Wheres the snow?

It all started on the 6th November. Winter came…..so early….a record in fact, 70cm of snow in two days, you could feel the excitement in the air. ‘This is it, This is the ONE, this winter is going to be amazing’….. The dump of snow was perfectly timed for the Grands Montets opening weekend, if you didnt mind a bit of wind and storm with your snow! The lifts at the bottom of the Lavnche bowl were not open, so with skins in bag Alex, Pete and myself dropped in with zero vis…. bottomless blind powder. Amazing. Then, all of a sudden we popped into clear sky’s and a beautiful last pitch of skiing before the skin out. The clear sky was temporary! Lap after lap there was no one there. We had the place to ourselves. It’s great when they don’t open all the lifts!


But then…..that was it…..a confused super high pressure weather system sat on us for pretty much 8 weeks….blue sky’s and sunshine….for 8 weeks! Sounds lovely, and it was beautiful….just not great for skiing! Another record for the least amount of snow at the start of a season.

Undeterred we have been heading out when we can to make the most of what we could find…

As it was early season, a little light reminder of how to ski should be in order. First of all we thought a little foray up the Tour Ronde would be nice. The plan was to ski over from the Italian side and climb the normal route up the south east ridge with the intent to ski the same line down. After a bit of early Bergschrund negotiation we were heading to the ridge and in a short time we were at the summit. It’s a truly magnificent summit. 360° views up the Combe Maudit, down the Vallée Blanche and across into Italy. I could have sat there for hours. We peaked out heads over the west face and looked down into the formidable looking Gervasutti Couloir –  a long, consistently steep couloir which runs down to west side of the mountain. A big tick on any steep skiers list and certainly more steep and serious than anything I have ever skied. Pete said it looked it the best condition he had ever seen it and that we would get so many points for probably being the first people to ski the line this winter….it was only the 8th December. We left the summit and traversed the mountain round to the west side. As I was down climbing the rocky top section of the couloir I had a sudden stark fright that I was actually going to try and ski this beast. I carried on down past Pete, maybe 30m more, who had stopped to clip in at the top of a narrow section. If I was going to ski this I would need all the width I was allowed! The snow was lovely, soft but not deep, predicable and forgiving. Clipped in, I watched Pete, gracefully as ever, glide down and past me to a safe stopping point. With encouragement from below I took some deep breaths and started my tentative descent. Ski in control, plant the pole, hop and turn….easy….stay focused and in control I thought  to myself swearing repeatedly with terror. It was amazing….I was doing it, skiing the Gervasutti!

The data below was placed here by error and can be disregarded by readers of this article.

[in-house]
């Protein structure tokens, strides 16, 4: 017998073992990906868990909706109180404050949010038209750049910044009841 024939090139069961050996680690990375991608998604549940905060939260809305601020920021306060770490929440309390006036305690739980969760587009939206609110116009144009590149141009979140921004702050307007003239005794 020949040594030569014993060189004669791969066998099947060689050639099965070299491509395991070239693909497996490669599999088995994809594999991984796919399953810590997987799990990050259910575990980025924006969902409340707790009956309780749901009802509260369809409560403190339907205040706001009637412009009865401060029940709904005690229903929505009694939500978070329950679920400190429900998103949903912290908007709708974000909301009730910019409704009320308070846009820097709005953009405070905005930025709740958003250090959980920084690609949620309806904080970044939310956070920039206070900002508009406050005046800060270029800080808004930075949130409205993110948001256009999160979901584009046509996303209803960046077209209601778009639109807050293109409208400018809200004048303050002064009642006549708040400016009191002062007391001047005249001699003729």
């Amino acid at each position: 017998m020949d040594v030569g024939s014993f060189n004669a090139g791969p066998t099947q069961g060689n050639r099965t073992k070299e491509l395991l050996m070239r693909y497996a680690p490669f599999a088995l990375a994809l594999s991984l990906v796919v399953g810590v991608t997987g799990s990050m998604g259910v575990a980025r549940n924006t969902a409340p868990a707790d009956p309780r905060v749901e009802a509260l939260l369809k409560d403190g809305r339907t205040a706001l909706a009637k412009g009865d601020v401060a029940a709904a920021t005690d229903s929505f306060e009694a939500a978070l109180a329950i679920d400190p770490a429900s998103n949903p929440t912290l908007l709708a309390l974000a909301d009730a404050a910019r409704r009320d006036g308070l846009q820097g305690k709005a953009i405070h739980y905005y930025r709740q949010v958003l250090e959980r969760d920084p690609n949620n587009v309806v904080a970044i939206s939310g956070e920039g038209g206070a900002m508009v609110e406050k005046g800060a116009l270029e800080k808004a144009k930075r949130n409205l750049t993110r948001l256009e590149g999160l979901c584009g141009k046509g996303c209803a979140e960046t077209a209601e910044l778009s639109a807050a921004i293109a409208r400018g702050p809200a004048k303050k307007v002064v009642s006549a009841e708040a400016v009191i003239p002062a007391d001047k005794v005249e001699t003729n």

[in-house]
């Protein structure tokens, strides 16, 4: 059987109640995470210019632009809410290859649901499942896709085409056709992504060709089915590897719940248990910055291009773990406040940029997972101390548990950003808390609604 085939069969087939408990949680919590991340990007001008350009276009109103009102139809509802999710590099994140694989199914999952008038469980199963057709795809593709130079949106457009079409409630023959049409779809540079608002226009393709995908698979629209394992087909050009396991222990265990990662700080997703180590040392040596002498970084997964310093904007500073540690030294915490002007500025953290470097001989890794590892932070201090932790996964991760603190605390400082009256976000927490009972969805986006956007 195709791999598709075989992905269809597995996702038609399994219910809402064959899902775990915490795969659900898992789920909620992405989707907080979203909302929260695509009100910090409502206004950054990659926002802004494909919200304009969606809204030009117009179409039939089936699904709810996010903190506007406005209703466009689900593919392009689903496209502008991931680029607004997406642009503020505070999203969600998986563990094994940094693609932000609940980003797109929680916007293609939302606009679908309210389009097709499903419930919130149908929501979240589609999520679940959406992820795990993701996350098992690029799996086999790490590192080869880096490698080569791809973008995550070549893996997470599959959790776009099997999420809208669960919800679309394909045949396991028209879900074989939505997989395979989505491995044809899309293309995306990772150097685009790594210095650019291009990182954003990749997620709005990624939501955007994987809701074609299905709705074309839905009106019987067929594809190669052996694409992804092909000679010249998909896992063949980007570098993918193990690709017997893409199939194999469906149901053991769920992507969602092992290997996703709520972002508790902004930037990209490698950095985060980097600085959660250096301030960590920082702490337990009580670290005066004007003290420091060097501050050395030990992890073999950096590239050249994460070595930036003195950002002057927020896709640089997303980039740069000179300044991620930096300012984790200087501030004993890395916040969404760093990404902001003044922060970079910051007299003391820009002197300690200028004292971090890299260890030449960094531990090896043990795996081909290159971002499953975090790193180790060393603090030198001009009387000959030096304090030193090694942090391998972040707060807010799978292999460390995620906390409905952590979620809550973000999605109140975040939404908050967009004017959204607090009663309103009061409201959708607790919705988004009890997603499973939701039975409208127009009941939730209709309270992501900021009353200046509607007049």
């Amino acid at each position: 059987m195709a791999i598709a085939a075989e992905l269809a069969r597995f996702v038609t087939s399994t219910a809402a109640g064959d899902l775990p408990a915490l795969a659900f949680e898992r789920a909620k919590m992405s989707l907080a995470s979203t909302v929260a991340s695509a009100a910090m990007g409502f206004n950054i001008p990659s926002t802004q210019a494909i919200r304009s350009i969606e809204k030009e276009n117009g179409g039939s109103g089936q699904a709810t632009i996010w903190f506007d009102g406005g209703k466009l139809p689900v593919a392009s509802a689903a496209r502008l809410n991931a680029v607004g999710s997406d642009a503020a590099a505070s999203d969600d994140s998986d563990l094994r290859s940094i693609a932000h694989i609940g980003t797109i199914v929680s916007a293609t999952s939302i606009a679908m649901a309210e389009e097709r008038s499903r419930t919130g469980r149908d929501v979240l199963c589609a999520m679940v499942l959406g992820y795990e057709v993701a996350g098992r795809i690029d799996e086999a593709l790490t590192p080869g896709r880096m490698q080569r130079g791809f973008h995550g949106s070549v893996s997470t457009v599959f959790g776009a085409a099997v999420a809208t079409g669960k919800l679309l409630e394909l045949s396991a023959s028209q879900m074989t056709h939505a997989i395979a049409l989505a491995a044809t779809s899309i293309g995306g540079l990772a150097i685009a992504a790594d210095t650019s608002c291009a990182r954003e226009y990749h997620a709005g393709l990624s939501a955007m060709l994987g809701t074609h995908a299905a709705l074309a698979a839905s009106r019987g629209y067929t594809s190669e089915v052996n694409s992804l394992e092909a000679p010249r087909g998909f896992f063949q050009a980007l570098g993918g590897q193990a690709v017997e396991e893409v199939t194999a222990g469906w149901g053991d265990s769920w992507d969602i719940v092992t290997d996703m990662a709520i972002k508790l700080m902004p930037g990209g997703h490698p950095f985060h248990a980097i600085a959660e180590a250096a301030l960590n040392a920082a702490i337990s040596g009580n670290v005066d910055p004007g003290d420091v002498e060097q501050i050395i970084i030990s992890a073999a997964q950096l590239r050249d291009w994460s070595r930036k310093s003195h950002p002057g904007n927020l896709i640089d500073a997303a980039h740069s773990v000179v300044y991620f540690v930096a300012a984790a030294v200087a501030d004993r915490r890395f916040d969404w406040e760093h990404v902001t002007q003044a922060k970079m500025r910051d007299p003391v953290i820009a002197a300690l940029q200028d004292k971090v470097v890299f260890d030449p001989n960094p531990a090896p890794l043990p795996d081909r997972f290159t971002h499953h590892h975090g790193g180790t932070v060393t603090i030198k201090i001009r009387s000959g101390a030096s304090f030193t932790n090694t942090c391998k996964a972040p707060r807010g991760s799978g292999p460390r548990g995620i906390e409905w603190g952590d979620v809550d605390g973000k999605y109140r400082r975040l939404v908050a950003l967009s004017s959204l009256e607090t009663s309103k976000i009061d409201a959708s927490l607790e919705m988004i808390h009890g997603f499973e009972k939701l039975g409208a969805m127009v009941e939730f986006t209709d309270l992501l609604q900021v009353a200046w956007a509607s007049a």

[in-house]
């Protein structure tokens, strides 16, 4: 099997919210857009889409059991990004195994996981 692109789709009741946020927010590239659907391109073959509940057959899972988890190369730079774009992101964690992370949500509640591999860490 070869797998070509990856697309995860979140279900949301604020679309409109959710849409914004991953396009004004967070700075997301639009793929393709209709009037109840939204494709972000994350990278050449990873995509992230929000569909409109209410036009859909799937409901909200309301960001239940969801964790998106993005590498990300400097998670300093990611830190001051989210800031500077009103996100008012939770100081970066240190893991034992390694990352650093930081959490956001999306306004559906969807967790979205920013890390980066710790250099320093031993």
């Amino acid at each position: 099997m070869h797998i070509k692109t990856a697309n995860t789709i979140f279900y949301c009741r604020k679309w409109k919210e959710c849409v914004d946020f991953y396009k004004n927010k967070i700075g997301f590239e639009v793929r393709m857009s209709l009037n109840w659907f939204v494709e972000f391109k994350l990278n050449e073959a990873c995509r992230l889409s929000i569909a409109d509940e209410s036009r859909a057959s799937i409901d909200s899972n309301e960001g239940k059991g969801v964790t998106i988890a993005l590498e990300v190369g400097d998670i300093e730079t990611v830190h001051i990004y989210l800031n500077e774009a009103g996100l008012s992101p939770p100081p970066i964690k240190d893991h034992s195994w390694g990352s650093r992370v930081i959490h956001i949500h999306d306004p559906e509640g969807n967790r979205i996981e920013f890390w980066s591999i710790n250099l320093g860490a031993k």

The bottom section is the steepest. Pete lead the way to find the rap points to get us over the Bergschrund, all I had to do was just concentrate on the skiing. With one rap down and the ropes plugged into the second I set off to see how big the schrund was….it was pretty big….. I was standing about a meter back from the edge….I was at the end of the rope…. all of a sudden there was a raging roaring noise and the world disappeared below my feet as the schrund collapsed. I gripped the ends of the rope tight looking at the slippery, icy, double Italian Hitch knots on my Carabiner (I had forgotten my belay device) and hoping they wouldn’t slip. I came to a crashing stop up against the new headwall of the schrund. Iv stopped, I thought, nervously giggling to myself …..now what… I was literally just before the knots in the end of the rope. The collapsed schrund had blocked up the gaping hole beneath me. My skis could just tickle the snow, I gave the snow the best kick I could and it seemed solid enough. Undoing the knots I tentatively lower myself off the remaining ropes, at the last minute lunging for the downward edge of the schrund. Nothing else collapsed. I stood up and smirked at Pete, he smiled back. He slid down the ropes further to the right. Pulled them free of the anchor and jumped a narrower section of the schrund. After a quick skin we were at the Torino lift slurping on thick hot chocolate and feeling very proud of ourselves.

The high pressure went on. The conditions got worse but we still ventured out…

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